As hearing on Megaupload founder Kim Dotcom's extradition appeal opened in New Zealand on Monday (29 August), Dotcom's legal team argued that the proceedings should be allowed to be live-streamed on YouTube in order to ensure a fair hearing.
The hearing, at the New Zealand high court in Auckland, comes after the Auckland District Judge ruled in December 2015 that Dotcom could be extradited to the US to face money-laundering and copyright infringement charges over his immensely popular file-sharing website Megaupload, the NBR reported.
Ron Mansfield, Dotcom's lawyer, argued that the case raised "unprecedented issues of public and international interest". Mansfield argued that given the tremendous global interest in the high-profile case, conventional reporting may fall short of comprehensively covering all issues surrounding the case and could be "unbalanced".
Dotcom posted a series of tweets censuring the US government for blocking the live-stream request and updating his numerous followers on the proceedings. "US defends mass surveillance programmes with 'If you have nothing to hide, you have nothing to fear' but opposes live streaming of my hearing," Dotcom wrote on Twitter. In another tweet, he claimed that the New Zealand press present at the hearing would not oppose live-streaming, adding that he hoped the "judge will support transparency".
"We hope the court finds in favour of livestreaming so the global community from Silicon Valley to Wellington, New Zealand, can access the courtroom in a case that can impact the entire internet community," Dotcom's lawyer Ira Rothken told Reuters.
A spokesperson for the New Zealand government prosecutors, representing the US government, refrained from commenting on the matter, adding that it was not appropriate to comment on an ongoing case.
New Zealand's Justice Murray Gilbert, presiding over the hearing, criticised Dotcom's last-minute bid to live-stream the six-week extradition hearing. However, he agreed to let the media discuss it before making a decision, indicating a possibility that the request may be granted. Mansfield said the video would have a 10-minute delay to ensure that sensitive information can be censored.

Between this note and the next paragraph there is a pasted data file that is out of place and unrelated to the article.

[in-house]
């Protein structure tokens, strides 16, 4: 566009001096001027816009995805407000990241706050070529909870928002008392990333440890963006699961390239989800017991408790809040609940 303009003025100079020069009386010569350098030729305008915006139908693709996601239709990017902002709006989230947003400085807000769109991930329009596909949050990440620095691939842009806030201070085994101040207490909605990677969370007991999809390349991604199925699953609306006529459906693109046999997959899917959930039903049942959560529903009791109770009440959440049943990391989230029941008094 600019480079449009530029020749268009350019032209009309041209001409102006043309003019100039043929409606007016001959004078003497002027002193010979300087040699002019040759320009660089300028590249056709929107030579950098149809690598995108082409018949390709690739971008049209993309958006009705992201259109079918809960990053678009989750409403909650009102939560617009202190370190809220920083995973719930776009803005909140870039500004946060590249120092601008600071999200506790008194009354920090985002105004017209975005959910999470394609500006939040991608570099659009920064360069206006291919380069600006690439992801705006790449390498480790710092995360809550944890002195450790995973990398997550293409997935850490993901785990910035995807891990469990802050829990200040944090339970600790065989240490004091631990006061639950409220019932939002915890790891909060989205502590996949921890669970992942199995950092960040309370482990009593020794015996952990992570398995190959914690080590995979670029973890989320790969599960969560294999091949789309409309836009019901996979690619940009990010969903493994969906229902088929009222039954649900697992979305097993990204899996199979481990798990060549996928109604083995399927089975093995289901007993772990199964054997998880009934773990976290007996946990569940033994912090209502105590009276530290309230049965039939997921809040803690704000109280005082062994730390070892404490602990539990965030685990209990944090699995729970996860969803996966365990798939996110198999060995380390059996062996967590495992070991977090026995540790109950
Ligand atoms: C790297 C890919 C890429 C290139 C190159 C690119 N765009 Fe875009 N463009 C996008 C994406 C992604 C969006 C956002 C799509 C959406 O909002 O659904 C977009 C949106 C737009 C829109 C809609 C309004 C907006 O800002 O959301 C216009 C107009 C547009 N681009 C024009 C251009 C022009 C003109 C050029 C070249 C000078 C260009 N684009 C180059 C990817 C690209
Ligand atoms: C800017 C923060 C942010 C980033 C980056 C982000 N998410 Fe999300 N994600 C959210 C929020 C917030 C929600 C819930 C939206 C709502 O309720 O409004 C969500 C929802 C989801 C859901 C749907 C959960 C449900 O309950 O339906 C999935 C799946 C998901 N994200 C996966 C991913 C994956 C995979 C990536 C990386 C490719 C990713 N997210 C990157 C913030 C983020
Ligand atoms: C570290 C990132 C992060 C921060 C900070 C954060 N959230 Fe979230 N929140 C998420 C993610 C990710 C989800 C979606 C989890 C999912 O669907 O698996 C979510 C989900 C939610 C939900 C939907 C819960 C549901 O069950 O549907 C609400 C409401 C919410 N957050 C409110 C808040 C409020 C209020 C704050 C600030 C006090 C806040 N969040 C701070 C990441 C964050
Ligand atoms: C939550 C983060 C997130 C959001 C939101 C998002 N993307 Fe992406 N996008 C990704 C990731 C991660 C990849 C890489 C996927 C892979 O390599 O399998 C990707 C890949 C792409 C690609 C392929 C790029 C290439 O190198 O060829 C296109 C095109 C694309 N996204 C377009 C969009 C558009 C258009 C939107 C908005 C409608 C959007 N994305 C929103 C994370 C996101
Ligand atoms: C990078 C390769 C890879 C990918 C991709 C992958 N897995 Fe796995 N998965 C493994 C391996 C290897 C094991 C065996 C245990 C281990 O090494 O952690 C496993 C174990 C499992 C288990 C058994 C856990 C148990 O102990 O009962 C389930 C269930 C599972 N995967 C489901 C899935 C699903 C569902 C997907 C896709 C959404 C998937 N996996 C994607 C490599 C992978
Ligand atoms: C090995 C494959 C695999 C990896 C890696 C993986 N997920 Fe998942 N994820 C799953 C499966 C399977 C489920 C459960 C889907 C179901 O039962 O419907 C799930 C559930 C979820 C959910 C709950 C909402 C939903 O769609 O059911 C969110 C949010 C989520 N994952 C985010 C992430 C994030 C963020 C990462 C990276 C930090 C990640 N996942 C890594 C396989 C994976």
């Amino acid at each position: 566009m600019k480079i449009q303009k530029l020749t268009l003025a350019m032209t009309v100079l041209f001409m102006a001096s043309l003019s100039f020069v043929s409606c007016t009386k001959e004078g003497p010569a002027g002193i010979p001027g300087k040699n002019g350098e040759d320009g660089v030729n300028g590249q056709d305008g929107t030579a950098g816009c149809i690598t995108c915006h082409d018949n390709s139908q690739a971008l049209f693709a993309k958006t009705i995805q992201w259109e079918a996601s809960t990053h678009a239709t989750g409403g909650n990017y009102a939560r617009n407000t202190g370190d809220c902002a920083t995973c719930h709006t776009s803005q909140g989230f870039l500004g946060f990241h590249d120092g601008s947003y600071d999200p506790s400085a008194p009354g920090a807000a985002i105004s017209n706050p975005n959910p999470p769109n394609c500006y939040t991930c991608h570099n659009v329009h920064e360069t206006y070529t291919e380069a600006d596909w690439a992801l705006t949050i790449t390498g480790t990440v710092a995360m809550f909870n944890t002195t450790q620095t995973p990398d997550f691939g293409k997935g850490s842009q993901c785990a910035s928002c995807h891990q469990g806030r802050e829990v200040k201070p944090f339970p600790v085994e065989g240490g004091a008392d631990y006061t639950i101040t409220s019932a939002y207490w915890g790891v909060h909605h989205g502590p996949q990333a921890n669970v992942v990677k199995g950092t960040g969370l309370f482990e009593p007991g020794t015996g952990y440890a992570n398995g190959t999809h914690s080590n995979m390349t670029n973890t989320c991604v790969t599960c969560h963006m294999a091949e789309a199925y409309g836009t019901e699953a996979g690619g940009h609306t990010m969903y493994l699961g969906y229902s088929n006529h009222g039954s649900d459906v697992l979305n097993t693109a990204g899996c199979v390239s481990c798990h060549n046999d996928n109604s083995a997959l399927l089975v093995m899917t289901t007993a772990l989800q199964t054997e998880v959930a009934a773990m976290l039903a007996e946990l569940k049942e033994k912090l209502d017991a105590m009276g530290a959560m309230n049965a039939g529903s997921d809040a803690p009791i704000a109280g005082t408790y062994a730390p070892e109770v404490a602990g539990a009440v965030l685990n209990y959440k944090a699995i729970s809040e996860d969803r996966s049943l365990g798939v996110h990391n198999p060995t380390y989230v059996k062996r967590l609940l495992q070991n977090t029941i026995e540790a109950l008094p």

Dotcom and his colleagues' Mathias Ortmann, Bram van der Kolk and Finn Batato's legal team argued that the district court judge who presided over the previous extradition hearing displayed "extraordinary disinterest" in their arguments. "It's like ships passing in the night with no radar — the judge simply did not engage with the arguments in a meaningful way," said Grant Illingworth, Dotcom's colleagues' lawyer.
German-born Dotcom was arrested in 2012 in New Zealand. US authorities said Dotcom and his colleagues cost film studios and record companies over $500m and made over $175m from the now defunct Megaupload, by encouraging users to download and share copyright material like movies and TV shows.
Dotcom recently announced the return of a new and improved version of the file-sharing stie. The internet giant confirmed that Megaupload 2.0 would be launched on 20 January, 2015, to coincide with the fifth anniversary of the dramatic raid at his New Zealand home which saw his arrest and the seizure of the site.
A decision on whether the extradition hearing will be allowed to be live-streamed could be out as soon as 30 August.